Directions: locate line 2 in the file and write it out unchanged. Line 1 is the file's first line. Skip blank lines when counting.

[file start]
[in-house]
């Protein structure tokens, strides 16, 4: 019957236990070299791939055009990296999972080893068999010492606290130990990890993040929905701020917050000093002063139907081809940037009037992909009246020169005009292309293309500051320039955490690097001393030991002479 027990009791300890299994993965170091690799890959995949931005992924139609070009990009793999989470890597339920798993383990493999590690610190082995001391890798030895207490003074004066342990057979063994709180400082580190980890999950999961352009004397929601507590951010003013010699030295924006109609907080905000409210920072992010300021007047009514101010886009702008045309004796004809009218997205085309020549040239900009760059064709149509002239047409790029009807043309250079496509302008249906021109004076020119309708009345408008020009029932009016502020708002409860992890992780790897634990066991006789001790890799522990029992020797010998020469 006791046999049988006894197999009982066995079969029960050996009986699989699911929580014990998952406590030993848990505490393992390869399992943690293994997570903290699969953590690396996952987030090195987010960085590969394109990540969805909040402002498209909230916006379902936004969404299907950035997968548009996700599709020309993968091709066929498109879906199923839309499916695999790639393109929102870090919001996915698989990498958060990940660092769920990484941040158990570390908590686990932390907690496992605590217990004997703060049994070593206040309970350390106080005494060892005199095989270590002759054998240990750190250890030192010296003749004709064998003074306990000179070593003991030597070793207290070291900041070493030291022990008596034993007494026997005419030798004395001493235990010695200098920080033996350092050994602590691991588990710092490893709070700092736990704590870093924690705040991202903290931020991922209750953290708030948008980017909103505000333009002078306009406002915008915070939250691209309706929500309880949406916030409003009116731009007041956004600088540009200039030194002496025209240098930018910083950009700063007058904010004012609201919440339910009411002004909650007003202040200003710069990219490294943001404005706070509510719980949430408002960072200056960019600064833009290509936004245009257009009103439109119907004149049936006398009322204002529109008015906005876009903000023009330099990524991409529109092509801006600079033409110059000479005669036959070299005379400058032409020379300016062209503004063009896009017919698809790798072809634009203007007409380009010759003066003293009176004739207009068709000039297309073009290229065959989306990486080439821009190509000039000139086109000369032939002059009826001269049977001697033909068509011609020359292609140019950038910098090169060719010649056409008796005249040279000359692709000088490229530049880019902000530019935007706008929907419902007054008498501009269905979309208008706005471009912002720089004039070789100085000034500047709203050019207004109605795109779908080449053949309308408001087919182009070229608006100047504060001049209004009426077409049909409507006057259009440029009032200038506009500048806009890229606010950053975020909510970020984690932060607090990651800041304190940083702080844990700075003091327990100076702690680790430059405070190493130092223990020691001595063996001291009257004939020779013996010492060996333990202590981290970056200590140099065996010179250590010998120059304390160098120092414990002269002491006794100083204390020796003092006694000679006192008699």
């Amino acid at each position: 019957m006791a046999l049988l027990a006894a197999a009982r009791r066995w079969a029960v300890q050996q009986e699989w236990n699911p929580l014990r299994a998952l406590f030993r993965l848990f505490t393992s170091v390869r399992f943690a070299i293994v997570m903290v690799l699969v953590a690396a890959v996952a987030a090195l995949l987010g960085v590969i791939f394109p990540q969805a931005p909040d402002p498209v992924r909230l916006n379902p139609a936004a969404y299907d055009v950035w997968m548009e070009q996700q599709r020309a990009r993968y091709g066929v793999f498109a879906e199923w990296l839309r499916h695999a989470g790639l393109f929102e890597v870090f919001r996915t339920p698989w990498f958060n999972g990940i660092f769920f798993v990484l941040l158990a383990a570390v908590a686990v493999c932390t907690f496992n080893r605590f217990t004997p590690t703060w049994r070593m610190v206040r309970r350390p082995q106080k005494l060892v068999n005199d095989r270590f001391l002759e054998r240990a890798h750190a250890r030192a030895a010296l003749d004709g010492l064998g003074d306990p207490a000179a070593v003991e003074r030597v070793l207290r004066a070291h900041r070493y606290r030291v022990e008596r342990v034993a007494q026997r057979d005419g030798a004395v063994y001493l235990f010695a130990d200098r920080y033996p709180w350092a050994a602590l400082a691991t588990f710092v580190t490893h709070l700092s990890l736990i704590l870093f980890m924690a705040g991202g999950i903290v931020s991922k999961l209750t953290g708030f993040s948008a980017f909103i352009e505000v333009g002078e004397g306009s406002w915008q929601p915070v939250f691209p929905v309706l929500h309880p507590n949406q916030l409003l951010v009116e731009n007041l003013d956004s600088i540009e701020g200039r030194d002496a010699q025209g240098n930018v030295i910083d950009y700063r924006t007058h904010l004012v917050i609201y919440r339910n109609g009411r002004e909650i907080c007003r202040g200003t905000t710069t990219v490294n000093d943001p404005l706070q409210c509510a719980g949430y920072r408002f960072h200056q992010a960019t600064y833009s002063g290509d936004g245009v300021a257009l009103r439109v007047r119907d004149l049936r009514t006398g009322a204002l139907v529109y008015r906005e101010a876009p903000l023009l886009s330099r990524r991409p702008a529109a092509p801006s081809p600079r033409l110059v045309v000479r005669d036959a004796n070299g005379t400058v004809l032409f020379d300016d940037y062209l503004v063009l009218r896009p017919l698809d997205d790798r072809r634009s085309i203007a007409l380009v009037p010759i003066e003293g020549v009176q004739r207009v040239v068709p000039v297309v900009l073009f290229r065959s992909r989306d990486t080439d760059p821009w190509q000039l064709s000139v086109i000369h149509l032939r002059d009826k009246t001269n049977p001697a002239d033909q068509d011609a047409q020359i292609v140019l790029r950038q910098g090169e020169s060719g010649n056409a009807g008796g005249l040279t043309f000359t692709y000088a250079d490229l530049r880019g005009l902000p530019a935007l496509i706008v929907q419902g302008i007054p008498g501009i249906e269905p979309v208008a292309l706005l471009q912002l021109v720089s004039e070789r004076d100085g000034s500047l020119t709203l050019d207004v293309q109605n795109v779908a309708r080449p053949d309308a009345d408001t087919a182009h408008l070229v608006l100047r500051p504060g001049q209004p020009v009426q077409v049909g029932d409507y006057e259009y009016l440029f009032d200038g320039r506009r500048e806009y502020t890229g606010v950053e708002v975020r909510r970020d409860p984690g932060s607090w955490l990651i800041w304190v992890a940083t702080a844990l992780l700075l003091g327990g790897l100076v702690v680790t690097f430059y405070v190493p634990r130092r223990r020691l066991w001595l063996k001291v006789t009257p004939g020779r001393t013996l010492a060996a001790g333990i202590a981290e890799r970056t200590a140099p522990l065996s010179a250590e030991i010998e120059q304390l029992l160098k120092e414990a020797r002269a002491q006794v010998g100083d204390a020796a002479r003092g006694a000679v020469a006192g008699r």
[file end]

């Protein structure tokens, strides 16, 4: 019957236990070299791939055009990296999972080893068999010492606290130990990890993040929905701020917050000093002063139907081809940037009037992909009246020169005009292309293309500051320039955490690097001393030991002479 027990009791300890299994993965170091690799890959995949931005992924139609070009990009793999989470890597339920798993383990493999590690610190082995001391890798030895207490003074004066342990057979063994709180400082580190980890999950999961352009004397929601507590951010003013010699030295924006109609907080905000409210920072992010300021007047009514101010886009702008045309004796004809009218997205085309020549040239900009760059064709149509002239047409790029009807043309250079496509302008249906021109004076020119309708009345408008020009029932009016502020708002409860992890992780790897634990066991006789001790890799522990029992020797010998020469 006791046999049988006894197999009982066995079969029960050996009986699989699911929580014990998952406590030993848990505490393992390869399992943690293994997570903290699969953590690396996952987030090195987010960085590969394109990540969805909040402002498209909230916006379902936004969404299907950035997968548009996700599709020309993968091709066929498109879906199923839309499916695999790639393109929102870090919001996915698989990498958060990940660092769920990484941040158990570390908590686990932390907690496992605590217990004997703060049994070593206040309970350390106080005494060892005199095989270590002759054998240990750190250890030192010296003749004709064998003074306990000179070593003991030597070793207290070291900041070493030291022990008596034993007494026997005419030798004395001493235990010695200098920080033996350092050994602590691991588990710092490893709070700092736990704590870093924690705040991202903290931020991922209750953290708030948008980017909103505000333009002078306009406002915008915070939250691209309706929500309880949406916030409003009116731009007041956004600088540009200039030194002496025209240098930018910083950009700063007058904010004012609201919440339910009411002004909650007003202040200003710069990219490294943001404005706070509510719980949430408002960072200056960019600064833009290509936004245009257009009103439109119907004149049936006398009322204002529109008015906005876009903000023009330099990524991409529109092509801006600079033409110059000479005669036959070299005379400058032409020379300016062209503004063009896009017919698809790798072809634009203007007409380009010759003066003293009176004739207009068709000039297309073009290229065959989306990486080439821009190509000039000139086109000369032939002059009826001269049977001697033909068509011609020359292609140019950038910098090169060719010649056409008796005249040279000359692709000088490229530049880019902000530019935007706008929907419902007054008498501009269905979309208008706005471009912002720089004039070789100085000034500047709203050019207004109605795109779908080449053949309308408001087919182009070229608006100047504060001049209004009426077409049909409507006057259009440029009032200038506009500048806009890229606010950053975020909510970020984690932060607090990651800041304190940083702080844990700075003091327990100076702690680790430059405070190493130092223990020691001595063996001291009257004939020779013996010492060996333990202590981290970056200590140099065996010179250590010998120059304390160098120092414990002269002491006794100083204390020796003092006694000679006192008699």